Water pollution in textile industry

Pixabay Because of the textile industry, we have clothes on our back, linens and towels in our households, and a source of livelihood for many.

Water pollution in textile industry

Share via Email Textiles have one of the largest water footprints. Dyeing is a big problem both in terms of water use and pollution. Martin Godwin Textiles leave one of the largest water footprints on the planet and dyeing poses an especially big problem. Dye houses in India and China are notorious for not only exhausting local water supplies, but for dumping untreated wastewater into local streams and rivers.

The industry's challenge is to adopt more water-friendly technologies to dye cotton and polyester, the two most mass marketed textiles.

So what can companies do to mitigate the effects of this timeless, yet toxic, dyeing process? A 1-to ratio is common.

Reaching a 1-to dye-to-water ratio is an accomplishment, Hattori explained, and when asked whether the manufacturer would then simply need more dye, she replied with an emphatic "you don't". Diluting a dye, she countered, simply means wasting more water: Various fabrics require different manufacturing processes, so one best technology does not exist for low-water or waterless dyeing.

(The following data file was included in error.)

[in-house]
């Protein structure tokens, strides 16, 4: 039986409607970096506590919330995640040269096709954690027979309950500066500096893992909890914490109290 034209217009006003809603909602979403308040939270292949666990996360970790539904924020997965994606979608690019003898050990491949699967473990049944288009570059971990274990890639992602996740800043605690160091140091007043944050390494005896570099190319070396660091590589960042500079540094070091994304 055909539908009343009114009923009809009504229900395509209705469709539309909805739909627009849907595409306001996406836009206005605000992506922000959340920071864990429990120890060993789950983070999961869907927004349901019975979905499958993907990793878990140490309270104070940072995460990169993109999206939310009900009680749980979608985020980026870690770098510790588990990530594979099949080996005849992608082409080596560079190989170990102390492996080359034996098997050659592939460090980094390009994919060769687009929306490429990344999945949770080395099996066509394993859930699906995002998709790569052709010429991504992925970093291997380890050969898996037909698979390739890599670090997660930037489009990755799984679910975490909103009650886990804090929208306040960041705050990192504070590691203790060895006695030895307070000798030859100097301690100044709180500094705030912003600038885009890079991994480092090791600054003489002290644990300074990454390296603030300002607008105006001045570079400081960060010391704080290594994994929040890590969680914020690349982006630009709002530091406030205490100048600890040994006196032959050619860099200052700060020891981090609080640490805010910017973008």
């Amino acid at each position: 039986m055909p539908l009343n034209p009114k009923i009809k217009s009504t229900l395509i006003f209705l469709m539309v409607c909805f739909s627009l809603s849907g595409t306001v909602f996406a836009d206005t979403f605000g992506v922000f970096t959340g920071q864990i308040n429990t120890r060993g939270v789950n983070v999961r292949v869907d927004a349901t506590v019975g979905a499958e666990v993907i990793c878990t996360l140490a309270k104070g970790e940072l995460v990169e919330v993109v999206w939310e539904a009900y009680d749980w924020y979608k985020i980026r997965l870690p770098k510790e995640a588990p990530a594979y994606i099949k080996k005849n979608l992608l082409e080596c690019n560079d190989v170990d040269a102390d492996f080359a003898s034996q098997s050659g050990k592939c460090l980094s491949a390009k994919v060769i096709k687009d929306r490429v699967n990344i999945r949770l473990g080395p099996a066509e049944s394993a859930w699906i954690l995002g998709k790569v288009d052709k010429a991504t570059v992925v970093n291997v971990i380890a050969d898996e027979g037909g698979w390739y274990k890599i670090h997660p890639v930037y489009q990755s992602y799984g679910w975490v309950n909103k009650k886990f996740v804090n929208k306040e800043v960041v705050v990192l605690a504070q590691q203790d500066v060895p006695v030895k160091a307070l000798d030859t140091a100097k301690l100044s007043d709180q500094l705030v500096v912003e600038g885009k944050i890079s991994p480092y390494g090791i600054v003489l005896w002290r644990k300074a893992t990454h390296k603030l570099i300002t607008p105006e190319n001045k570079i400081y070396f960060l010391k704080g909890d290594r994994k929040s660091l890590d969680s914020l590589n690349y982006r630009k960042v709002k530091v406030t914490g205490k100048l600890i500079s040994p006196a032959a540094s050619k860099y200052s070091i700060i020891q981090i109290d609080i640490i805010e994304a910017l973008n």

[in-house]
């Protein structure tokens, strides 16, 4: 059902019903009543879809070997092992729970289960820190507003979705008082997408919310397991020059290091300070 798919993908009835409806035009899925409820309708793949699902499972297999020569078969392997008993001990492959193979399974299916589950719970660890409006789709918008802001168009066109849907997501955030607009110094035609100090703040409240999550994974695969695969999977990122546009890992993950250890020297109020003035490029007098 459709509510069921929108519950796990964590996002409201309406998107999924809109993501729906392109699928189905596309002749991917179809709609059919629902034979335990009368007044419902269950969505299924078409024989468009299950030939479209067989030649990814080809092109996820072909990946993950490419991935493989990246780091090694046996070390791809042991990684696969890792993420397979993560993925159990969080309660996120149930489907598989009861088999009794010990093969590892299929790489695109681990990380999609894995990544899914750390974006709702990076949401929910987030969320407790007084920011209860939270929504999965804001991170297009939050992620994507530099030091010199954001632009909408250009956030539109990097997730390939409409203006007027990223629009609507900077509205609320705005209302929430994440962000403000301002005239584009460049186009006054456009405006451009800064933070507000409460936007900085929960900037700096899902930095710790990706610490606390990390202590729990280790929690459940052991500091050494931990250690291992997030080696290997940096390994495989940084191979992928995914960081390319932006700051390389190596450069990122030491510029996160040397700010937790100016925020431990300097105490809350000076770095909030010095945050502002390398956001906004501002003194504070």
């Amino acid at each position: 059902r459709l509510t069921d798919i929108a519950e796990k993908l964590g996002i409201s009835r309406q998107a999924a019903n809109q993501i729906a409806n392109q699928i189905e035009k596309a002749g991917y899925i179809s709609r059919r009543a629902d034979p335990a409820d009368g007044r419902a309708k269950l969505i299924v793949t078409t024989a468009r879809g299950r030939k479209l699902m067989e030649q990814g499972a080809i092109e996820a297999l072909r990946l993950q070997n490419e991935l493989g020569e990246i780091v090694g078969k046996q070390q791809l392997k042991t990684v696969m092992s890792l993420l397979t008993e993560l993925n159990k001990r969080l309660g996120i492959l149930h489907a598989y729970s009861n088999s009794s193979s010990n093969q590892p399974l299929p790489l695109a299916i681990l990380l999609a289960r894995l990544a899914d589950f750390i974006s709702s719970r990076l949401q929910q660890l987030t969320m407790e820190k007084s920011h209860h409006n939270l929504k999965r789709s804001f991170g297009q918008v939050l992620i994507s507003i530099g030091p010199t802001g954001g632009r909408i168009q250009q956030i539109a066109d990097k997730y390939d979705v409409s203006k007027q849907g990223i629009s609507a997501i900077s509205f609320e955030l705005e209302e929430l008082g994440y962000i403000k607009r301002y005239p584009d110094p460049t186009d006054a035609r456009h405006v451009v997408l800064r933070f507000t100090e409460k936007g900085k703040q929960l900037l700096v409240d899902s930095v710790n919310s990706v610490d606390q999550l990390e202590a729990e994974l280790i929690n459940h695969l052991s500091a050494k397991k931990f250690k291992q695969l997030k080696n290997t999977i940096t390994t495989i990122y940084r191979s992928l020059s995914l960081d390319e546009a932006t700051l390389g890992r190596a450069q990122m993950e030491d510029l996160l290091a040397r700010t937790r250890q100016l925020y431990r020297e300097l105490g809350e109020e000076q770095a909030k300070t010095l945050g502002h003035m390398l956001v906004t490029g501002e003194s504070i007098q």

Waterless dyeing should be the textile industry's holy grail, but widespread adoption is years away. In Hattori's view, polyester is the prime candidate because dyeing performs best in an airless environment with pressurised high heat, allowing dyes to disperse throughout the fabric.

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Colouring fabric using this waterless method could be feasible for polyester; natural fibres such as cotton and wool, however, can become damaged undergoing a similar process.

One company taking on the textile sector's excessive consumption of water is ColorZen. Its process modifies cotton's molecular structure and allows dye to settle within the fibres without requiring the massive discharge of water, eliminating the need to rise off fixing agents that keep a fabric's colouring consistent.

Another US firm, AirDye, insists its technology uses a sliver of the water and energy compared to traditional dyeing processes, and has several niche designers and manufacturers as customers.